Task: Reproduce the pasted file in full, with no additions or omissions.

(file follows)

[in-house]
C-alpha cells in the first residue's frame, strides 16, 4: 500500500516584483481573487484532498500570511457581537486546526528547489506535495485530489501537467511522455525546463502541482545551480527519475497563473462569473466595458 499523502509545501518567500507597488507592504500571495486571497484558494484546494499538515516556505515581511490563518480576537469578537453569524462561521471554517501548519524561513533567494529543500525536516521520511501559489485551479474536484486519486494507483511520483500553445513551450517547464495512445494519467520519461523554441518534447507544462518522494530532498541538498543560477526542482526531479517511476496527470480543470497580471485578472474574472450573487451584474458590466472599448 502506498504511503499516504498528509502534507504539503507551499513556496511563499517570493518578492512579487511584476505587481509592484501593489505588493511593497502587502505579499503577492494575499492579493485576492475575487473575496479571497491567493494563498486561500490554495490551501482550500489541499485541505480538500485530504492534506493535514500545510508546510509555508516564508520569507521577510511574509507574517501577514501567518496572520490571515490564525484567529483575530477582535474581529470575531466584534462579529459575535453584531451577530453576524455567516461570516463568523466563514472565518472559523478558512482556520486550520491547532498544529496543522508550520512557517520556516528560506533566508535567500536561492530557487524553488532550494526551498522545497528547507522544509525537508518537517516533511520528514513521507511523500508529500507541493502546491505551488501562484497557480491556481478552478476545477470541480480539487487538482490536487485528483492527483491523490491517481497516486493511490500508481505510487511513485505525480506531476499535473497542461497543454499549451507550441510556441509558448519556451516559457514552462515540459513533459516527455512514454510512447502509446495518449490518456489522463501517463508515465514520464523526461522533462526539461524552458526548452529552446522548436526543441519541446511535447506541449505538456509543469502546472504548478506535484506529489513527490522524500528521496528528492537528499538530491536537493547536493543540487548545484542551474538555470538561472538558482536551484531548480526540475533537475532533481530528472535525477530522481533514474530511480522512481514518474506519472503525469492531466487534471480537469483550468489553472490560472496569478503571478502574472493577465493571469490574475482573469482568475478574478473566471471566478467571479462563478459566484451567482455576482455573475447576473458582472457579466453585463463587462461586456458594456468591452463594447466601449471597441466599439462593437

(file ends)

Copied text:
[in-house]
C-alpha cells in the first residue's frame, strides 16, 4: 500500500516584483481573487484532498500570511457581537486546526528547489506535495485530489501537467511522455525546463502541482545551480527519475497563473462569473466595458 499523502509545501518567500507597488507592504500571495486571497484558494484546494499538515516556505515581511490563518480576537469578537453569524462561521471554517501548519524561513533567494529543500525536516521520511501559489485551479474536484486519486494507483511520483500553445513551450517547464495512445494519467520519461523554441518534447507544462518522494530532498541538498543560477526542482526531479517511476496527470480543470497580471485578472474574472450573487451584474458590466472599448 502506498504511503499516504498528509502534507504539503507551499513556496511563499517570493518578492512579487511584476505587481509592484501593489505588493511593497502587502505579499503577492494575499492579493485576492475575487473575496479571497491567493494563498486561500490554495490551501482550500489541499485541505480538500485530504492534506493535514500545510508546510509555508516564508520569507521577510511574509507574517501577514501567518496572520490571515490564525484567529483575530477582535474581529470575531466584534462579529459575535453584531451577530453576524455567516461570516463568523466563514472565518472559523478558512482556520486550520491547532498544529496543522508550520512557517520556516528560506533566508535567500536561492530557487524553488532550494526551498522545497528547507522544509525537508518537517516533511520528514513521507511523500508529500507541493502546491505551488501562484497557480491556481478552478476545477470541480480539487487538482490536487485528483492527483491523490491517481497516486493511490500508481505510487511513485505525480506531476499535473497542461497543454499549451507550441510556441509558448519556451516559457514552462515540459513533459516527455512514454510512447502509446495518449490518456489522463501517463508515465514520464523526461522533462526539461524552458526548452529552446522548436526543441519541446511535447506541449505538456509543469502546472504548478506535484506529489513527490522524500528521496528528492537528499538530491536537493547536493543540487548545484542551474538555470538561472538558482536551484531548480526540475533537475532533481530528472535525477530522481533514474530511480522512481514518474506519472503525469492531466487534471480537469483550468489553472490560472496569478503571478502574472493577465493571469490574475482573469482568475478574478473566471471566478467571479462563478459566484451567482455576482455573475447576473458582472457579466453585463463587462461586456458594456468591452463594447466601449471597441466599439462593437